The Tourism Authority of Thailand – Leaders in Destination Resilience
Many travel industry leaders and global media “experts” assumed that after the tragic passing of Thailand‘s long reigning monarch, King Bhumibol in October 2016, tourism to Thailand for the remainder of 2016 would enter a steep decline. The figures released by the Thai government a few days ago on inbound tourism to Thailand in 2016 have proved the pundits wrong. In fact in 2016, Thailand welcomed just over 32.5 million tourists representing an 8.9% growth on the previous record level of 2015.
While Thailand is still observing a one year mourning period following the late King’s passing, the most intensive part of the mourning occurred in the month immediately following. The period mid October-Mid November 2016 did indeed result in the cancellation a number of events and during the month there was a slight drop in tourism demand. However, tourism to Thailand quickly recovered from mid November and ended 2016 on a surge.
Despite some event cancellations and some gloom and doom reporting from the world media, Thailand’s tourism kept flourishing. Much of the credit for this goes to the Thai Tourism Authority. The TAT is arguably the most resilient national tourism organization in the world. The TAT rapidly changed its marketing strategy after the King’s death to present a very different image of Thailand from the popular perception of party central to a country with a range of cultural , cuisine and scenic treasures. The TAT made it clear that international visitors were warmly welcome but that visits and visitors would be expected to show some restraint and respect. In effect it may have deterred some of the yahoo element but it opened up a new culturally sensitive tourism market to Thailand.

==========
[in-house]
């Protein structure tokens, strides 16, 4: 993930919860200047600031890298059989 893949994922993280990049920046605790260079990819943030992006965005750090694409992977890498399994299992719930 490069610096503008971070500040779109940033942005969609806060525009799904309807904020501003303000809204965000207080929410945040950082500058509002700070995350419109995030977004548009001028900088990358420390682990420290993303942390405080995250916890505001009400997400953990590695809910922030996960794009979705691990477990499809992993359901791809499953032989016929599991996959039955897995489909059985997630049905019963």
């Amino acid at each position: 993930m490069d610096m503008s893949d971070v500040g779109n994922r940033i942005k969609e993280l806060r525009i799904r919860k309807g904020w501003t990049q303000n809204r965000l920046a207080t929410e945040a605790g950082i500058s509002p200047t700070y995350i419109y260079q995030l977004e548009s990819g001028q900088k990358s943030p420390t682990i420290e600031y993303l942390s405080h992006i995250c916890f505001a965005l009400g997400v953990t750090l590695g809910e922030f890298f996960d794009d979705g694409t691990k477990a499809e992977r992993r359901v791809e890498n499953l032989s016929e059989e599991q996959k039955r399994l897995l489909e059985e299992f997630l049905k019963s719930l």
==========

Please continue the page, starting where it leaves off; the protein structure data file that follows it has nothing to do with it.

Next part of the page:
The Tourism Authority of Thailand has earned a reputation as global masters of risk management. I have observed their work at close quarters in their successful management of Thailand’s tourism recovery from for the 2004 Indian Ocean Tsumami, the 2009-10 civil disturbances and the 2011 floods. The TAT has always been quick and accurate with messaging on the status of tourism in Thailand and has tailored its marketing approach during or after crisis events to instill confidence in both the travel industry which sells and promotes Thailand and the prospective customer. In Australia, in the wake of the King’s passing, The TAT’s office was quick to provide detailed briefings to the Australian and New Zealand travel industry, much of its via trade media outlets like ETB Travel News to let wholesalers, airlines and travel agents know about the status of tourism and events in Thailand. The marketing of destination Thailand underwent an instant change to reflect a less exuberant but still attractive and welcoming destination image.
The death of a long reigning and revered King could potentially have been a crisis for Thai tourism. However, the Tourism Authority of Thailand’s sensitive and professional management of the tourism fallout has turned the potential danger to tourism into an opportunity to re-image Thailand.